Jackie Bradley Jr. key for the stretch-run and offseason

Otto Greule Jr

Jackie Bradley has been out of many people's minds while he has gotten some seasoning in at AAA Pawtucket. Now, however, he has a chance to play a big role in September, and the winter activities.

The Red Sox came into the season with a top-10 farm system in many experts' minds, and one that ranked in the top-15 for pretty much everyone else. With huge seasons from players at pretty much every level, and a draft class that was rated highly by multiple experts, the organizational depth has improved upon its already high ranking. As Xander Bogaerts was recently called up, the team's top prospect is deservedly taking all of the headlines from the prospect side of the news. Any other excitement for young players is mainly focused two young arms in the bullpen, Brandon Workman and Drake Britton. It's funny, because there was one prospect who came into the season with a tremendous amount of hype -- probably too much, to be honest. Now, he's very rarely mentioned. He'll be back in everyone's minds soon enough, though, because Jackie Bradley Jr. can be a very important person for the team, both for the stretch run this year, and how they approach the offseason.

It seems a bit odd thinking that Bradley can be such a big help to the Red Sox in September, considering how well the outfield has played this year. Jacoby Ellsbury, Shane Victorino, and the mixing and matching in left field have combined to accrue the second most fWAR in baseball this year, while also putting up MLB's fifth-highest outfield wRC+ and fourth-highest wOBA. However, while he may not get many starts down the stretch, Bradley's other skills can still be very helpful during the most important time in the season.

While Ellsbury and Victorino combine to provide outstanding defense in two-thirds of the outfield, the combination of Daniel Nava, Jonny Gomes and Mike Carp leaves a lot to be desired with the leather in left field. In Fenway Park, it may not be a huge deal with the smaller-than-usual left field, but the Red Sox travel to New York, Tampa Bay, Colorado and Baltimore in September as well. In a late-game situation, where every run is crucial, it's vital to have the best defensive alignment possible in. Since by all account, Bradley could play Gold Glove-caliber center field, he would be a definite upgrade over the current crop of left fielders. An outfield of Bradley, Ellsbury and Victorino is about as close to porn as an outfield alignment could possibly get.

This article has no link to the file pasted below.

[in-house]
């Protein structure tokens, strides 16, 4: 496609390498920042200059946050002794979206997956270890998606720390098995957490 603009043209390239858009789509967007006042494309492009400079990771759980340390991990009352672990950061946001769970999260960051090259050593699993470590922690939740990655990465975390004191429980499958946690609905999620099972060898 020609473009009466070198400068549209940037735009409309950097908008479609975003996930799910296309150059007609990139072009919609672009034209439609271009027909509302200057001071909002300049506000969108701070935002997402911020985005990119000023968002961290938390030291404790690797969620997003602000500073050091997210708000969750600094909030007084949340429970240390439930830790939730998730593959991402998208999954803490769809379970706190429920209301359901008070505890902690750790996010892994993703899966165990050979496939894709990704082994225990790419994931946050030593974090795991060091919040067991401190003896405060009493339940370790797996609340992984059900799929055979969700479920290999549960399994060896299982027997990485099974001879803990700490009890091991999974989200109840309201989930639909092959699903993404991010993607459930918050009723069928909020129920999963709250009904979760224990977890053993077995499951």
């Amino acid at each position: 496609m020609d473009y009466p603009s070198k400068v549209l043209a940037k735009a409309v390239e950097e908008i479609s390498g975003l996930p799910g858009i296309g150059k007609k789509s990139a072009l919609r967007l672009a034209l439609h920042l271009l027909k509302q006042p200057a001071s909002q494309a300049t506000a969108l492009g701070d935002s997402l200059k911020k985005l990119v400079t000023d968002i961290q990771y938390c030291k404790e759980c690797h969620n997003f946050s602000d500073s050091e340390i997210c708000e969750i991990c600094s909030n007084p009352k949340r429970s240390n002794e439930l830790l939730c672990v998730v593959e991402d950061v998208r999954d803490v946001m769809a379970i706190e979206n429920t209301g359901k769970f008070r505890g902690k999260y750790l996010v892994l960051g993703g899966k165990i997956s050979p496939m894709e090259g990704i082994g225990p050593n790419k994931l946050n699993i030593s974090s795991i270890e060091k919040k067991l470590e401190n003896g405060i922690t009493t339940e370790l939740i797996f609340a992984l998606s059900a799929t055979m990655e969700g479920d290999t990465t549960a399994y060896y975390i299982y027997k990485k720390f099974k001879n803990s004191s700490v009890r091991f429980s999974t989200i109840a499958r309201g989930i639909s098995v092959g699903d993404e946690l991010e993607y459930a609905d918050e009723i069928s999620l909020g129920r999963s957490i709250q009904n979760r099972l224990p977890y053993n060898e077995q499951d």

Additionally, this team has a remarkable lack of speed on its bench. On a normal day, the available runners would be Gomes, Carp, David Ross and Bogaerts, as well as Drake Britton. While Bogaerts isn't a terrible base runner, he doesn't actually possess blazing speed, and he would be better used as a pinch hitter anyway. While Bradley isn't exactly Jacoby Ellsbury on the basepaths - he's seven of fourteen stealing bases this season with Pawtucket - he's got good speed and a high enough baseball IQ to make smart decisions on the base paths. He's a clear upgrade over the other options currently at John Farrell's disposal. The Red Sox did make a trade for Quintin Berry recently, who could very well find himself on the expanded roster come September. If that's the case, he'd probably be the better pinch-running option. However, Bradley is definitely the better all-around player, and could stay in the game after being used on the base paths, something that can't be said for Berry. In certain situations, Bradley may still be the pinch-running option regardless of Berry's status on the roster.

Photo credit: Jim Rogash

It's Bradley's all-around abilities that make him such a valuable piece moving past this season into the offseason. Though this has changed throughout the season, it seems like the popular opinion is shifting to wanting to bring back Jacoby Ellsbury, whose contract runs out after this season. This isn't too surprising, given that he's hitting .298/.356/.421 (110 wRC+), while stealing 49 bases in 53 attempts and providing above-average defense in centerfield. It's impossible to deny his ability, and many teams wouldn't be able to just let that walk away. However, Bradley's presence gives the Red Sox the ability to not have to go overboard with the Scott Boras client on the open market.

While Bradley may not provide the same value right away, he profiles to be above-average in every area of the game, and will do so for the league minimum. After the lackluster performance he's had at the big-league level to this point - hitting .155/.258/.310 (54 wRC+) - many fans have lost some faith in him. However, he did that after getting little-to-no experience at the AAA level, a place he has since adjusted to, to the tune of a .276/.376/.478 (139 wRC+) batting-line. If the market for Ellsbury doesn't get out of control, and he'll settle for a deal for five years and around $16-17 million in average annual value, then I hope the Red Sox do re-sign him and put together that amazing defensive outfield alignment described above. However, it's possible his market gets out of control, in which case the money saved by instead plugging Bradley into center field can be spread around, a strategy that Ben Cherington employed last season and catapulted the Red Sox to the playoff race.

While many prospects and young players have come and gone this season, the buzz around the farm system has shifted from player to player. The first guy to receive the limelight, though, hasn't been a part of many discussions as of late. With the rosters expanding in just four days, Jackie Bradley should be back in everyone's minds, as his skillset is just what the team will be looking for down the stretch. Beyond that, he gives the Red Sox a leg up in the Ellsbury-negotiations, which have the potential to spiral out of control quickly, especially considering his agent.

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